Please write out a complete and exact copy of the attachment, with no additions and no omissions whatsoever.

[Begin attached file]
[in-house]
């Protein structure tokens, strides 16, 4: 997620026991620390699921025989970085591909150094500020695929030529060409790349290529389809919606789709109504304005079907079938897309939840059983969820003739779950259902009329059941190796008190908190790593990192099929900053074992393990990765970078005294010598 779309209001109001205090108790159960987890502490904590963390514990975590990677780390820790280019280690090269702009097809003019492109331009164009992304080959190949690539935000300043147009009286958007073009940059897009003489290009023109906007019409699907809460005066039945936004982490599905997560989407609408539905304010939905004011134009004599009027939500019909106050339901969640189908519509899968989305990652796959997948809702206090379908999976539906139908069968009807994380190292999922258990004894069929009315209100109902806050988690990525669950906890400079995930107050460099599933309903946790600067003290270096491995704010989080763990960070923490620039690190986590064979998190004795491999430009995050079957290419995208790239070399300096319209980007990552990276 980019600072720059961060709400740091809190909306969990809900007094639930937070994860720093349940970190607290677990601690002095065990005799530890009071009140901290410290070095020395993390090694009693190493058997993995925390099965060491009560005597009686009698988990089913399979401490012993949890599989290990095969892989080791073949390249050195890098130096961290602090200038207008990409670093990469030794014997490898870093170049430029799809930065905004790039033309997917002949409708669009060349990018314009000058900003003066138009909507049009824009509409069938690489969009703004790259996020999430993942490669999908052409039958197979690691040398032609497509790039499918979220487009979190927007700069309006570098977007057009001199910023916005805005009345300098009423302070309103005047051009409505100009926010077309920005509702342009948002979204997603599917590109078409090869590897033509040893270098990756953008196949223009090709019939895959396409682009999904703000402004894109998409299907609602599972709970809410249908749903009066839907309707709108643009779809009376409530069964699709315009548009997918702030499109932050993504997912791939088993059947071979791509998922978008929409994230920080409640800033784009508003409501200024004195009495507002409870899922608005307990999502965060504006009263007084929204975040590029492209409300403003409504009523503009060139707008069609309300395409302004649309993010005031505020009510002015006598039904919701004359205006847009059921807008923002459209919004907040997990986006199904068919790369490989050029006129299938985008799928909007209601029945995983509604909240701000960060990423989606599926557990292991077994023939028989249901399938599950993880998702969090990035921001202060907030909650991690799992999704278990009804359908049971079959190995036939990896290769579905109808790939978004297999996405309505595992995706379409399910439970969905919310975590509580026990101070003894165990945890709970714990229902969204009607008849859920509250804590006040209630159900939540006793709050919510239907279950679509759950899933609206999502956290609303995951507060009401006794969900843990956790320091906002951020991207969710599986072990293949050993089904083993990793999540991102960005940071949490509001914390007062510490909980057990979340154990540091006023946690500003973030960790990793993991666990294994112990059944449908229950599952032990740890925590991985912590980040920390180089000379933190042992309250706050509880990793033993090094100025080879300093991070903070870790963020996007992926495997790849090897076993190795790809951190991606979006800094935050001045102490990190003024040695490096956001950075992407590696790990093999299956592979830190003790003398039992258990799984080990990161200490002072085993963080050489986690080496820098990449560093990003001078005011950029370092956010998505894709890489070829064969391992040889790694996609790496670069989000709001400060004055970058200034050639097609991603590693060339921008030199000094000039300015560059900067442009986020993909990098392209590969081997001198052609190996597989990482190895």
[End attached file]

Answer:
[in-house]
């Protein structure tokens, strides 16, 4: 997620026991620390699921025989970085591909150094500020695929030529060409790349290529389809919606789709109504304005079907079938897309939840059983969820003739779950259902009329059941190796008190908190790593990192099929900053074992393990990765970078005294010598 779309209001109001205090108790159960987890502490904590963390514990975590990677780390820790280019280690090269702009097809003019492109331009164009992304080959190949690539935000300043147009009286958007073009940059897009003489290009023109906007019409699907809460005066039945936004982490599905997560989407609408539905304010939905004011134009004599009027939500019909106050339901969640189908519509899968989305990652796959997948809702206090379908999976539906139908069968009807994380190292999922258990004894069929009315209100109902806050988690990525669950906890400079995930107050460099599933309903946790600067003290270096491995704010989080763990960070923490620039690190986590064979998190004795491999430009995050079957290419995208790239070399300096319209980007990552990276 980019600072720059961060709400740091809190909306969990809900007094639930937070994860720093349940970190607290677990601690002095065990005799530890009071009140901290410290070095020395993390090694009693190493058997993995925390099965060491009560005597009686009698988990089913399979401490012993949890599989290990095969892989080791073949390249050195890098130096961290602090200038207008990409670093990469030794014997490898870093170049430029799809930065905004790039033309997917002949409708669009060349990018314009000058900003003066138009909507049009824009509409069938690489969009703004790259996020999430993942490669999908052409039958197979690691040398032609497509790039499918979220487009979190927007700069309006570098977007057009001199910023916005805005009345300098009423302070309103005047051009409505100009926010077309920005509702342009948002979204997603599917590109078409090869590897033509040893270098990756953008196949223009090709019939895959396409682009999904703000402004894109998409299907609602599972709970809410249908749903009066839907309707709108643009779809009376409530069964699709315009548009997918702030499109932050993504997912791939088993059947071979791509998922978008929409994230920080409640800033784009508003409501200024004195009495507002409870899922608005307990999502965060504006009263007084929204975040590029492209409300403003409504009523503009060139707008069609309300395409302004649309993010005031505020009510002015006598039904919701004359205006847009059921807008923002459209919004907040997990986006199904068919790369490989050029006129299938985008799928909007209601029945995983509604909240701000960060990423989606599926557990292991077994023939028989249901399938599950993880998702969090990035921001202060907030909650991690799992999704278990009804359908049971079959190995036939990896290769579905109808790939978004297999996405309505595992995706379409399910439970969905919310975590509580026990101070003894165990945890709970714990229902969204009607008849859920509250804590006040209630159900939540006793709050919510239907279950679509759950899933609206999502956290609303995951507060009401006794969900843990956790320091906002951020991207969710599986072990293949050993089904083993990793999540991102960005940071949490509001914390007062510490909980057990979340154990540091006023946690500003973030960790990793993991666990294994112990059944449908229950599952032990740890925590991985912590980040920390180089000379933190042992309250706050509880990793033993090094100025080879300093991070903070870790963020996007992926495997790849090897076993190795790809951190991606979006800094935050001045102490990190003024040695490096956001950075992407590696790990093999299956592979830190003790003398039992258990799984080990990161200490002072085993963080050489986690080496820098990449560093990003001078005011950029370092956010998505894709890489070829064969391992040889790694996609790496670069989000709001400060004055970058200034050639097609991603590693060339921008030199000094000039300015560059900067442009986020993909990098392209590969081997001198052609190996597989990482190895």